This book is the type that I really wish I could find more of. This is not bogged down with drama. It’s not bogged down with romance. It’s not bogged down with too many details. Nor is it stripped of all the details you want. It’s not bogged down with any one thing or lacking something else. it’s just enough of everything to keep you interested, but yet you don’t have to “think” too much. This is exactly the type of contemporary fiction I love….It’s like being at a very well done buffet Sunday dinner. Most buffets are total crap. Face it. Stuff sits under the lights too long. It’s undercooked, because many times the establishment knows it’s going to cook under the lights anyway….it’s over crowded. The staff couldn’t care less about your service. The food is bland. There’s too much salad. Or too much fried crap. It’s impossible to choose which dessert you want. So you just grab 3 different types. You feel rushed to eat as much as you can. As fast as you can. Like all the crap food is just going to disappear or something. You end up leaving bloated and over satisfied. But we keep going back. Why? Because every now and then, you find one…well…the food is perfect. They even cook your food choice to order. Your every need is seen to right away. You know exactly what you want and it’s right where it should be. You’re enjoying it so much that you actually take your time and enjoy every single bite….and you’re able to walk away with the knowledge that you can go back for more any time you want…..Well that is exactly how this book felt. It hit all the right spots for me…
And I love Adriana Trigiani’s writing style. Hell, I even enjoyed reading the details about making and designing the shoes. This is something I have not one iota of interest in! Yet, it was written so eloquently that I wanted it to keep on! Oh dear me…I have to shut up already…just go buy the damn book already and it give it a try!!!
“I can’t convince you to tap out on me?” “No tapping out.”
Would you think I’m silly if I told you I didn’t know what this book was about? I saw the cover and assumed it was about fighters, but I never read a single teaser or blurb. I’m so glad I didn’t. I get all the feels, when I go in blind.
Haley has been beaten down. This poor girl has been through so much, my heart hurt. She used to live a in nice home with her parents and siblings. But after her dad lost his job they had to move in with an uncle, who’s words, towards her, cause more damage than fists would. She used to be a champion kickboxer, until a disastrous night made he decide to never step foot in a gym and swear off fighting. She’s just trying to get by and graduate. She’s trying not to cause any trouble. She takes all the hits, since no one will tap in for her.
West is privileged. He has everything he could ever needs. While his sister is in the hospital, after an accident that almost took her life, he constantly makes one wrong decision after another and soon loses everything he thought he couldn’t live without. He is thrust into a lifestyle of want and then realizes that he was one of the lucky ones.
While we watching West fall apart, we see Haley barely hold herself together.
“Sometimes I wonder if the agony inside myself would disappear if someone would shed the tears for me.”
I just couldn’t believe the things this poor girl had to endure. No one was fighting for her. No one tapped in to fight for her. That is until West came into her life. He steps up and accepts a challenge, on her behalf. But he is in no way prepared for it. So Haley is forced to help him train and let someone help her for a change.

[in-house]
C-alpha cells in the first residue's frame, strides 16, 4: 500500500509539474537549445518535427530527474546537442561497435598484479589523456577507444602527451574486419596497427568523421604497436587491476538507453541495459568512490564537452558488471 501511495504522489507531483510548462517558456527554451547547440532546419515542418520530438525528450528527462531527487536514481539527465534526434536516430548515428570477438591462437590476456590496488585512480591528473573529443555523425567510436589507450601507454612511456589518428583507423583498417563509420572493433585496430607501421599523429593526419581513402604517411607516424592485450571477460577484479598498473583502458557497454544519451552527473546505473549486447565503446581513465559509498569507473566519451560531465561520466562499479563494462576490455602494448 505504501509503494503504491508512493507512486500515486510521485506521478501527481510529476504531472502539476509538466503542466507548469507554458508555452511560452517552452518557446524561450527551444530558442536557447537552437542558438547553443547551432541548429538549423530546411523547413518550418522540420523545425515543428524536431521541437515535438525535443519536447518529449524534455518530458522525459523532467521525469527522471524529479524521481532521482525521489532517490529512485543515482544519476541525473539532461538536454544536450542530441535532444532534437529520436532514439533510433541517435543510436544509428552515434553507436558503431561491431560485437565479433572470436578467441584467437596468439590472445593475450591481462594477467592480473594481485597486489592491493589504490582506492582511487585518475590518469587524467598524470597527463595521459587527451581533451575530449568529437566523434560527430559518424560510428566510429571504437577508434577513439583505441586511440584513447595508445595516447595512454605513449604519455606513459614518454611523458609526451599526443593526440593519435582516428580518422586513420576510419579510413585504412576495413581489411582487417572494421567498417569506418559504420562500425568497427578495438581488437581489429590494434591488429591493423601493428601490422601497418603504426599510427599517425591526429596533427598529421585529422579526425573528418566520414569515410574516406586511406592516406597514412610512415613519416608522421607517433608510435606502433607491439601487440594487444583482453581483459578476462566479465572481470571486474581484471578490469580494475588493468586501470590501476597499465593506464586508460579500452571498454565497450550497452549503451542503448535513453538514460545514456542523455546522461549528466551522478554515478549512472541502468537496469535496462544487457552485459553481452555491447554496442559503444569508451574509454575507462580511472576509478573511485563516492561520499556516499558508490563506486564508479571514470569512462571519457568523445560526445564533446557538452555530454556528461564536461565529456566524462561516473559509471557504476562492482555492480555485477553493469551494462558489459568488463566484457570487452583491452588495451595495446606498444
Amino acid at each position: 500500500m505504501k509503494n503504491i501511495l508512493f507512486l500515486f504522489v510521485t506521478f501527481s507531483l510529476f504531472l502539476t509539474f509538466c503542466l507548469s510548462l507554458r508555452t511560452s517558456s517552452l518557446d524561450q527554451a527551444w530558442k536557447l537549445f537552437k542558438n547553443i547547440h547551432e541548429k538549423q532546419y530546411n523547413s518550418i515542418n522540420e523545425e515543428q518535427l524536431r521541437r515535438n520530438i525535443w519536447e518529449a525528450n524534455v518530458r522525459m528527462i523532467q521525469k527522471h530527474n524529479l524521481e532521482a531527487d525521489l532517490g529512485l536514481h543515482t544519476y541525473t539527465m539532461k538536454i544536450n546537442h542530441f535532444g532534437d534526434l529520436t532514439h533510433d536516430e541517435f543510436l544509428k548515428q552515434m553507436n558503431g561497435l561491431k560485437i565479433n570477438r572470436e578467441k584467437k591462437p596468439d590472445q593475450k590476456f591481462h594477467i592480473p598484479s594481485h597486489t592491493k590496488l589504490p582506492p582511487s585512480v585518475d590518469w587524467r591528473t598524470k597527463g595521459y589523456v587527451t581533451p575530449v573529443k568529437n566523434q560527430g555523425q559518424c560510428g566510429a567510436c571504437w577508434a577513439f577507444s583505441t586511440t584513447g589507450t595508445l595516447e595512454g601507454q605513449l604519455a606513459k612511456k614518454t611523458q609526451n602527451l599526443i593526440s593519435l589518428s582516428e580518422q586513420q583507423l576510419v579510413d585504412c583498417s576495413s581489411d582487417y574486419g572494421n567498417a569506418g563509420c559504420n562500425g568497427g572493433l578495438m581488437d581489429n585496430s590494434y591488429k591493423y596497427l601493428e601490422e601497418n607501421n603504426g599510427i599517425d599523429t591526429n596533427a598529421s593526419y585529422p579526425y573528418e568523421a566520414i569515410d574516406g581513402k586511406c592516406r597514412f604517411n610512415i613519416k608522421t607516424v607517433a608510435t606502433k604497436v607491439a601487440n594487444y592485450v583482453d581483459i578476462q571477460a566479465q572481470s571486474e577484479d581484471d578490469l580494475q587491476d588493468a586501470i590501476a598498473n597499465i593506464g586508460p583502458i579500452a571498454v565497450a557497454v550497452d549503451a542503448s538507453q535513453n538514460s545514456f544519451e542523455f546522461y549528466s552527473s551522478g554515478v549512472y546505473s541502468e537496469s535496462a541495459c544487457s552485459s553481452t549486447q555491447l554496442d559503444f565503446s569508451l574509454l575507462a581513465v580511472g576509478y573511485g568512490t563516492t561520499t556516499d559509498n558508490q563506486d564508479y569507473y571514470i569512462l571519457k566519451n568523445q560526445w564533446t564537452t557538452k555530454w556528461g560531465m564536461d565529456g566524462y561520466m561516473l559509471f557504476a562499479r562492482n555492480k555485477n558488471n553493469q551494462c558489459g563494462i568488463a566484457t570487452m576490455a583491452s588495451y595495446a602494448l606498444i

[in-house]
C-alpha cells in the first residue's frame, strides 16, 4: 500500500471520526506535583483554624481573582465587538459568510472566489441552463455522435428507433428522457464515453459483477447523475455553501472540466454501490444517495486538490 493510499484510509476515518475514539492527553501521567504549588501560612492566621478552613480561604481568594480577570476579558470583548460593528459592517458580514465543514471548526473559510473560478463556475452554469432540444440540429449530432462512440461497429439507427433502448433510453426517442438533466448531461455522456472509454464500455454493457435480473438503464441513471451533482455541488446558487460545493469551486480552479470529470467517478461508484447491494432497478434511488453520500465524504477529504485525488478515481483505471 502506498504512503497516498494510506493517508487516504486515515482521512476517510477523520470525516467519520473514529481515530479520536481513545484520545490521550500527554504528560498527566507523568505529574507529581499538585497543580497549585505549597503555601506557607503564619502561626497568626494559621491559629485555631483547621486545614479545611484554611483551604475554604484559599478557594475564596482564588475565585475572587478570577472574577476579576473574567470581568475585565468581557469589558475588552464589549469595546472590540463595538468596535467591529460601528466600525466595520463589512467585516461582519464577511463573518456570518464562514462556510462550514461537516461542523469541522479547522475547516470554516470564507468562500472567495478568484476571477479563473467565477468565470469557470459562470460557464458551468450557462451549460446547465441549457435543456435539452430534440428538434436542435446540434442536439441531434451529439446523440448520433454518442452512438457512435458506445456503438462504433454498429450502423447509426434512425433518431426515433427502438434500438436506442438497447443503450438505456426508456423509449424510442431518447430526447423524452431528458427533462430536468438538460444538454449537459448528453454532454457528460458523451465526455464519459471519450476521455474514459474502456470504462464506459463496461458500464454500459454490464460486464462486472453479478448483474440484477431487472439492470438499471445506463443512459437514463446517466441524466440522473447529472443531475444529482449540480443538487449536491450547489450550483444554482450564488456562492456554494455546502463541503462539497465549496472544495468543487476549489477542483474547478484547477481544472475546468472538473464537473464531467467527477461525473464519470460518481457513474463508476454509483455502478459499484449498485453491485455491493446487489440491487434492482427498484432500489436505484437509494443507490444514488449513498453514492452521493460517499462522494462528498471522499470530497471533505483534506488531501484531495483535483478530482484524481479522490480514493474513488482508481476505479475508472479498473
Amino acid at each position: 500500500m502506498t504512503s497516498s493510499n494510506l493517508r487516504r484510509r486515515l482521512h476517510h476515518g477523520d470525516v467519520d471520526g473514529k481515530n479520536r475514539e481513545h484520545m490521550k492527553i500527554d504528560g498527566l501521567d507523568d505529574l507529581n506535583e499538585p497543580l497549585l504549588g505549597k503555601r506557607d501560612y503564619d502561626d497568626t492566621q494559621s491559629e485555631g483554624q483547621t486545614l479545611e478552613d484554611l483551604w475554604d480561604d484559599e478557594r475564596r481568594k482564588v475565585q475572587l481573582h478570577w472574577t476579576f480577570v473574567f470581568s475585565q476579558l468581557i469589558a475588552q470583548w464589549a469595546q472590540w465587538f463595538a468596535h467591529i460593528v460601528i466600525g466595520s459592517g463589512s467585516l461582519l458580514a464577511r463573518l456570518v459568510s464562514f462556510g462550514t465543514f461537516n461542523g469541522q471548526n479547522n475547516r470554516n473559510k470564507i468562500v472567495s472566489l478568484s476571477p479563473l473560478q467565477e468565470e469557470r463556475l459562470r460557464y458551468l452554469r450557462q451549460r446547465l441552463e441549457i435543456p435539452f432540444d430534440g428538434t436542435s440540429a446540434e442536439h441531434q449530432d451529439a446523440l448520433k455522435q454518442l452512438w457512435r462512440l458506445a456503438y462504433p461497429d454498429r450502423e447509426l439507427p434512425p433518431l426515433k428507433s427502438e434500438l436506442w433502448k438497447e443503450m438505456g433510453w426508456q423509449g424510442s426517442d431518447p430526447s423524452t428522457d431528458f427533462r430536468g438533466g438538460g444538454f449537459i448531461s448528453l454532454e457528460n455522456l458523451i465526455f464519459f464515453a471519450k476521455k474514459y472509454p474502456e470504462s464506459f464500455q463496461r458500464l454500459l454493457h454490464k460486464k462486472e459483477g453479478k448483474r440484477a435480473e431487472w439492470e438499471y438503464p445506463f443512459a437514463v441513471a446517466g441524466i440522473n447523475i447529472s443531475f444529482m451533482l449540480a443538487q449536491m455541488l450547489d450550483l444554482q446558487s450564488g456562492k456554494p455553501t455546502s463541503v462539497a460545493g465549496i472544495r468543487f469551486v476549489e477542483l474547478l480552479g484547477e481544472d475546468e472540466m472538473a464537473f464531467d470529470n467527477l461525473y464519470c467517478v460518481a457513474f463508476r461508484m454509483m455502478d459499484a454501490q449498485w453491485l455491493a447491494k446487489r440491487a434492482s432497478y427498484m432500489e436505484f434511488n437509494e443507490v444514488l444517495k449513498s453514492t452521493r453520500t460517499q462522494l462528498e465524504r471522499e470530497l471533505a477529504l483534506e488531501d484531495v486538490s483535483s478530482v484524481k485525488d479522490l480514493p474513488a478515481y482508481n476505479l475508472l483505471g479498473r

While they agree to help each other out, they want to keep in strictly in the ring. But you know how well that always works. Soon they realize that their bond is more than just about fighting.
I was so angry with some of the characters in this story. I wanted to hit a few people myself. The way Haley was treated made me sick. These people were supposed to be there for her and protect her, but they weren’t doing anything. But I was super excited to see Abby come into the story. I know there’s a secret about her. I’m crossing my fingers for her and Haley’s cousin, Jax’s, story.
To reread or not to reread…that’s a question that I rarely ask myself. Although many people may disagree, I hardly ever find myself with the urge to reread a book, regardless of how good it was the first time around. Books just don’t usually hold my attention if I already know how it’s all going to end. This book is an exception to that self-imposed rule.
Ivan is a gorilla. Not just any gorilla, but instead a silverback, the most majestic of all gorillas. But instead of reigning over his tribe in the jungles of Africa, Ivan has spent the better part of his life behind a glass wall. For 27 years he’s been the star attraction at the Exit 8 Big Top Mall and Arcade. He spends his days watching humans, who in turn watch him. He’s formed a low opinion of most humans who he has come in contact with, but he holds the other animals around him in high regard. There’s Stella, a wise and gentle soul in an elephant’s body. There’s Bob, a stray dog who has found his way into the mall and on top of Ivan’s belly for naps. And then comes Ruby, a baby elephant brought into the mall to revive lackluster ticket sales.
The story is told completely from Ivan’s point of view, complete with some of his gorilla-created vocabulary. He’s often puzzled by humans and the things they do, but until Ruby arrives he’s never really questioned his circumstances. Then the memories begin to come along, subtle at first. The taste of a mango, the colors of the jungle, the feel of his mother’s fur, the sound of his father’s voice. Suddenly Ivan’s no longer content with his dismal yet predictable life at the Big Top Mall.
So why was this one a reread for me? One simple reason-I wanted to share the innocence, joy, and sadness of Ivan’s story with my students as a read aloud. The story brings to mind questions that young children seem to innately know the answers to. What are animals thinking? Can they feel emotions such as sadness? Do they remember? And what right do we, as humans, have to dictate how and where they live? Although the book is intended and marketed toward a younger audience, it’s such a beautiful, heart-wrenching story that it will resonate with readers and listens of all ages. The chapters are short, the language is beautiful yet simple, and the well-spaced illustrations are a perfect accompaniment to the story. Buy it for yourself, buy it for a friend, or buy it to read to a young person in your life.